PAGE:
NJ’s most vulnerable residents: Understanding the challenges of a dual diagnosis

Jamie Trabbold is use to going to bat for her family. At just 9 years old, her son Ronnie has seen more doctors and specialists than most adults will in a lifetime. But it took a crisis situation last June for Trabbold to realize the state is ill-equipped to meet her son’s needs.

“There are not many doctors who are comfortable with children with autism and co-morbidity with so many different other special needs. So we have paid out of pocket to get him seen, to be turned around and told, ‘Sorry your case is too complicated,'” said Trabbold.

Ronnie has what’s called dual diagnosis. The term is frequently used to describe people with mental illness and substance use disorder, but it’s also a major problem for a less recognized population — those with developmental disabilities and a mental illness. Advocates estimate 150,000 New Jersey residents have intellectual or developmental disabilities. Despite no official numbers, they also believe one-third have a mental illness, too.

Trabbold became part of the population when her autistic son turned suicidal.

“Not all the nurses knew, or understood, how to help him or to communicate with him because he is special needs. So they treated him as if he was a neuro-typical child with the same questions. However, with wording for him you need to phrase it differently to get an answer. They were kind of sidelined and they didn’t quite know what to do, or how to do, and again, it was a different experience than we’ve ever had before with him and we needed their help,” she said.

Despite reservations, Trabbold saw little choice but to call 911 for help. What she got instead, as she describes, was seven days in an emergency room, four white walls and a traumatized child.

“We had an amazing doctor, but unfortunately he said, ‘I’m really sorry, I don’t know what to do for you.’ And that was hard as a parent because we are in the emergency room, we are in the hospital, we expect to have somebody be able to take care of a child who’s in need,” Trabbold said.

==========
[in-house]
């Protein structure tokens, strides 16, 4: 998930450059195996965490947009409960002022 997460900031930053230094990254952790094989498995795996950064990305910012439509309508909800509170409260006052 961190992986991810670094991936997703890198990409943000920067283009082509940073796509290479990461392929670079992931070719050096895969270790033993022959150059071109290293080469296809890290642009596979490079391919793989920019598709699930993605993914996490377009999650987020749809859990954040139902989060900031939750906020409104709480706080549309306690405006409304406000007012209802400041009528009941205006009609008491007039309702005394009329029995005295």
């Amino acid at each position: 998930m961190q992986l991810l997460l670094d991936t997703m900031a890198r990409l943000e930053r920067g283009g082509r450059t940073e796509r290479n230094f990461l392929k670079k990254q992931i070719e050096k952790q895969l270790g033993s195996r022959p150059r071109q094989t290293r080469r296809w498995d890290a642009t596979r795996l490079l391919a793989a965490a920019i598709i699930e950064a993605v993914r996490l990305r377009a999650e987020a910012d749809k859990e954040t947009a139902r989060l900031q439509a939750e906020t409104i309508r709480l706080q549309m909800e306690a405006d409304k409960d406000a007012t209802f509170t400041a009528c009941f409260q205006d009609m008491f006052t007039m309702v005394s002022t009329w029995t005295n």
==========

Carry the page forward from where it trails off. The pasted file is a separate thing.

“I’ve heard stories of people being in the emergency room with the dual diagnosis for up to three weeks, up to a month in one case. And what happens is they come out medicated, more so than they were before. We need to wrap our head around this. We need to figure it out,” said Paul Aronsohn, state ombudsman for Individuals with Intellectual and Developmental Disabilities and Their Families.

Aronsohn says the story is tragic, and also not uncommon. The New Jersey Hospital Association says while it doesn’t track the number of developmentally disabled patients seeking psychiatric help in emergency rooms, anecdotally, the numbers are way up.

At the Boggs Center on Developmentally Disabilities, Deborah Spitalnik agrees.

“I think we’re at, from a service delivery level, a fairly primitive level of development. And historically, the way that we’ve described people as having mental health needs or having disabilities, we need to break down those silos,” Spitalnik said.

In 2008 the state’s Department of Human Services convened the first-ever task force on dual diagnosis with a mission to create a plan for developing services and supports for individuals with co-occurring diagnosis. The commission’s first, and only, report recommended, among other things: developing county-based planning for individuals with dual diagnosis; creating crisis-response services and increase prevention; and developing outpatient service centers for comprehensive care.